/datapool1: 96%used - (Used: 13.2T/Total: 13.6T) (95%): CRITICAL

6. check_zpool.pl on FreeBSD 8.3:

./check_zpool.pl
Can't locate Nagios/Plugin.pm in @INC (@INC contains: ....

7. check_zpool.sh on FreeBSD 8.3, SmartOS and Solaris 10:

#FREEBSD
./check_zpool.sh    
  / datapool: online / dbpool: online

# SMARTOS
./check_zpool.sh
  / zones: online

# SOLARIS 10
./check_zpool.sh
sed: illegal option -- E
Bad string
 / rpool: unknown state

 

Comparison table:

 Plugin  Help  Verbose  Solaris10
 OpenSolaris11  SmartOS
 FreeBSD 8.3
 Active?
 1  y  y  y  y  n (*4)  n (*6)
 n
 2  y (*1)
 y  y  y  n (*4)  y (*7)
 n
 3  n  n  y  y  y  y (*8)
 ?
 4  n  n  y  y  y  y (*8)  n
 5  y (*1)  n  y  y  n (*5)
 n (*5)  ?
 6  y  y  n (*2)
 n (*2)  n (*4)  n (*2)  ?
 7  n  n  n (*3)
 n (*3)  y  y  ?
 8+
 y
 n
 y
 y
 y
 y
 y

Legend:
Plugin: The plugin number tested (see above for list)
Help: Is there a help function of the plugin available? (--help, or -h, etc)
Verbose: Is there a verbose function for additional information?
Solaris10: Does the plugin work on Solaris 10?
OpenSolaris11: Does the plugin work on Open Solaris 11?
SmartOS: Does the plugin work on SmartOS (2012Q2)?
FreeBSD 8.3: Does the plugin work on FreeBSD 8.3?
Active: Is this plugin in active development?

*1: No real help available but shows usage as help
*2: Additional perl modules are required
*3: sed -E is used, which is not recognized by the sed installed on the OS
*4: Perl is required
*5: Invalid option error
*6: Plugin outputs that it only works on Solaris 10 when launched on FreeBSD
*7: Works, but always returns CRITICAL output
*8: Works after paths of commands were adapted to FreeBSD

8+: As requested in the comments, I added my own check_zpools plugin.

 

Additional comments:

Plugin 2) I really like the output of this plugin! A real bummer that it doesn't work on SmartOS due to perl usage :-(
Plugin 3+4) This is actually very much the same plugin, 3) is a fork of 4) with some minor changes
Plguin 6) requires additional perl modules to work (Nagios::Plugin and Switch at least)

I am aware that the "n" could easily become a "y" when perl is installed, but my requirement for the plugin is that it works out of the box, without having to install anything.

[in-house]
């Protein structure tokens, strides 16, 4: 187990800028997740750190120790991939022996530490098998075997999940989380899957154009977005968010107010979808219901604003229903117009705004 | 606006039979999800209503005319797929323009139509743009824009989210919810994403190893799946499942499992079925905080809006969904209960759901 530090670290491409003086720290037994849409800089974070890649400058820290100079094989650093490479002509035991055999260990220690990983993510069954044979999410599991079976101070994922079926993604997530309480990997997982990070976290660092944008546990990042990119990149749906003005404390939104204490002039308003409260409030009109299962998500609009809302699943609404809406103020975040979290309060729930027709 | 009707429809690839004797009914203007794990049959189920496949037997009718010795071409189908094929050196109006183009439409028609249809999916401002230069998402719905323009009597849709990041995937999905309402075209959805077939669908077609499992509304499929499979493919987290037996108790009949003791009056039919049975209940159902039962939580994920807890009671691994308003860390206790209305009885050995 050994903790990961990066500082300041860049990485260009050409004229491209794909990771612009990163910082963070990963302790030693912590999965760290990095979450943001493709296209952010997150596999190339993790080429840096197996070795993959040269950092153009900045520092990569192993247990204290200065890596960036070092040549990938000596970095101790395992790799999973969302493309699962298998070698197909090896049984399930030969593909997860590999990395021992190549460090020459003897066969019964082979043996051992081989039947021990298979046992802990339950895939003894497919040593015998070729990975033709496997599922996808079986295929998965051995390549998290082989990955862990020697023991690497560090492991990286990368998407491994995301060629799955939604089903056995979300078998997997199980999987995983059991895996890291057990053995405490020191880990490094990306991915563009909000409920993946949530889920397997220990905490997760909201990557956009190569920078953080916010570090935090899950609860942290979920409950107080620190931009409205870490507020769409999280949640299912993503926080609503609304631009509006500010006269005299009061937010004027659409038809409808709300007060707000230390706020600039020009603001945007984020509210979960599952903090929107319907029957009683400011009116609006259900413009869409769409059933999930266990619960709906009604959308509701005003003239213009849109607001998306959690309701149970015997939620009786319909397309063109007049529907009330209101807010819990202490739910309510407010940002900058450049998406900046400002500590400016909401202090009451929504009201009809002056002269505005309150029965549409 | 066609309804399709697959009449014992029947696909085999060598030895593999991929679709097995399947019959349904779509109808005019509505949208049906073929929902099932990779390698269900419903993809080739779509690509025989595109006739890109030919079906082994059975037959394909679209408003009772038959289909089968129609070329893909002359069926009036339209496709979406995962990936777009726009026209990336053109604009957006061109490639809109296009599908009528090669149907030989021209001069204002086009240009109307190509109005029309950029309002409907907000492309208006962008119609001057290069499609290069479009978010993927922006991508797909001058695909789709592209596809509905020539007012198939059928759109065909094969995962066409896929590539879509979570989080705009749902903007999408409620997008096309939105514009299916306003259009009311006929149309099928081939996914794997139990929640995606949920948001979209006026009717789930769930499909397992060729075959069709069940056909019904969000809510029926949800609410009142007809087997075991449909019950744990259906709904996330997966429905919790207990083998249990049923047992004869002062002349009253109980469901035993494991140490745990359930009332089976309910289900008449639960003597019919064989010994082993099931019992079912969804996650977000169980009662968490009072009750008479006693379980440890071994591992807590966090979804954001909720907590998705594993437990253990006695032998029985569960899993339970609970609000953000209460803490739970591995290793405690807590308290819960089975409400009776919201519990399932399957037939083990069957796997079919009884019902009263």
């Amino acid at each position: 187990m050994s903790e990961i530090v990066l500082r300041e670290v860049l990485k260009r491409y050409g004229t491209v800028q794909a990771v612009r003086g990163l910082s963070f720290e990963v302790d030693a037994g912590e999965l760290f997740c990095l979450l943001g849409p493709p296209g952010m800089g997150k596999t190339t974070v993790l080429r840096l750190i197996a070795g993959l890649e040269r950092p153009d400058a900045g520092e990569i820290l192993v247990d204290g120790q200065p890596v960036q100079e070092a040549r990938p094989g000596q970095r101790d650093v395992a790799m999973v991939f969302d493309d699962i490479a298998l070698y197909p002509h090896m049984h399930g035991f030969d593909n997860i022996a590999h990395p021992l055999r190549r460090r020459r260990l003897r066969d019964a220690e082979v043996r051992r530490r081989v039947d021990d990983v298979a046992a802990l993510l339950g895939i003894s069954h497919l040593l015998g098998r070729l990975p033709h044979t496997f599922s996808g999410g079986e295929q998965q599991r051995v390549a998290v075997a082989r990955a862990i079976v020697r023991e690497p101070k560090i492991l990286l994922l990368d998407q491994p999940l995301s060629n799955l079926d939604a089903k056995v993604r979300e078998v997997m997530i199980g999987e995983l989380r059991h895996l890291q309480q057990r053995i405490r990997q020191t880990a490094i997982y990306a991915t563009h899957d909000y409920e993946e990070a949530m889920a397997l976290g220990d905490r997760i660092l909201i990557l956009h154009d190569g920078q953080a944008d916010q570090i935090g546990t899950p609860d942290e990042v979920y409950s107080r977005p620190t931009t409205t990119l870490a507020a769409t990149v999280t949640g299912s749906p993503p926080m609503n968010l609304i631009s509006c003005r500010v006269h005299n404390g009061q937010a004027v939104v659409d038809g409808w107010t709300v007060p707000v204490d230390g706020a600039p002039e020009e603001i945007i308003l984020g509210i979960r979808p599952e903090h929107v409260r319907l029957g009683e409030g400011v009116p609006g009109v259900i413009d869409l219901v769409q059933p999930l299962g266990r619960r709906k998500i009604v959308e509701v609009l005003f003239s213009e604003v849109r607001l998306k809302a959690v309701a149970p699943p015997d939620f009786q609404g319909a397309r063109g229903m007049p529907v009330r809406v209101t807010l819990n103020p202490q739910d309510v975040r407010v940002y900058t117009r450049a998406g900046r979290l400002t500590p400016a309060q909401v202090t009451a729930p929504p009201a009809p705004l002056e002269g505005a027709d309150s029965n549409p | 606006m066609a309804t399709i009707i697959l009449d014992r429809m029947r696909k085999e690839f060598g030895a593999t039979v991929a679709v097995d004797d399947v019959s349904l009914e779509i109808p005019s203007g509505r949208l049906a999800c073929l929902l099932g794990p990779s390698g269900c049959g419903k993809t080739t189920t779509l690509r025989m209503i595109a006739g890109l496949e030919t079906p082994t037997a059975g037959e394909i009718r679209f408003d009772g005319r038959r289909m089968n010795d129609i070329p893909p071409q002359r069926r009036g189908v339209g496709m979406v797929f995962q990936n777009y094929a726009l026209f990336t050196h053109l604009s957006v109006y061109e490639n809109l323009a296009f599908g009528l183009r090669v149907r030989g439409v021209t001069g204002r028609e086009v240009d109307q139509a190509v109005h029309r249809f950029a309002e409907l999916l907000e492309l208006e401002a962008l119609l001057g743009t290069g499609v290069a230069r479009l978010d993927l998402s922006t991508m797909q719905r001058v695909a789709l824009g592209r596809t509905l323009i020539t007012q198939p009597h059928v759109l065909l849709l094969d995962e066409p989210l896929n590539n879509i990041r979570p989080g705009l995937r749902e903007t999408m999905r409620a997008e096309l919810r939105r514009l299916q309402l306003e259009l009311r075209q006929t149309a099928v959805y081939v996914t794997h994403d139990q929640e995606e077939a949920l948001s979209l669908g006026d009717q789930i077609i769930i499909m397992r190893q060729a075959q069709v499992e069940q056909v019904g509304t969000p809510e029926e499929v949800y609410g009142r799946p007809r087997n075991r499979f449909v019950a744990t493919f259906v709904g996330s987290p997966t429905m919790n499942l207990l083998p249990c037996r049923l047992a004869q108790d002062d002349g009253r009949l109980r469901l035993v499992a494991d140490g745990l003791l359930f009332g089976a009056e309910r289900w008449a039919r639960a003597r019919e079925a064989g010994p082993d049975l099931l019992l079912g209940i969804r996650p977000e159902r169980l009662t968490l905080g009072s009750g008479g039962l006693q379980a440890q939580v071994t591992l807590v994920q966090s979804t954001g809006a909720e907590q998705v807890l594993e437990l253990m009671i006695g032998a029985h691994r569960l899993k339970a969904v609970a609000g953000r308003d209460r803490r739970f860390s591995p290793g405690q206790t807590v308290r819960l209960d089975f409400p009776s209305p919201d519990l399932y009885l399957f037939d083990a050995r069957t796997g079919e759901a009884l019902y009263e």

Unfortunately, a physical SmartOS doesn't come with a lot of software, so minimum compatibility is important in my case.

 

And the lovely winner is...:

If I could choose, I'd prefer candidate 2's output mixed with the compatibility of candidate 4 (because its a shell script).
So at the end I decided for plugin 3 (Check Solaris ZFS Pools) but I'll have to adapt the source code anyway so it also works on FreeBSD systems. 

I hope this comparison was helpful to you.

Update May 9th 2013: As mentioned, I decided for check_zpools. But for compatibility reasons (SmartOS, FreeBSD, Solaris) I made a lot of changes. Take a look at the next article "Presenting check_zpools - a Nagios plugin to monitor zfs pools".

 

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Comments (newest first):

ck from St. Gallen, Switzerland wrote on Aug 12th, 2015:
Hi Logan. Good idea. I added my own check_zpools into the comparison table.

Logan M from US wrote on Aug 12th, 2015:
Hey nice plugin you have here, would it be possible to update to get the results of zpool status? I have started using the script outlined here to monitor zpool status which seems to work but would be good to have all ZFS checks in one nice neat package no ? :)

https://www.rootusers.com/nagios-check-zfs-zpool-status-for-read-write-cksum-errors/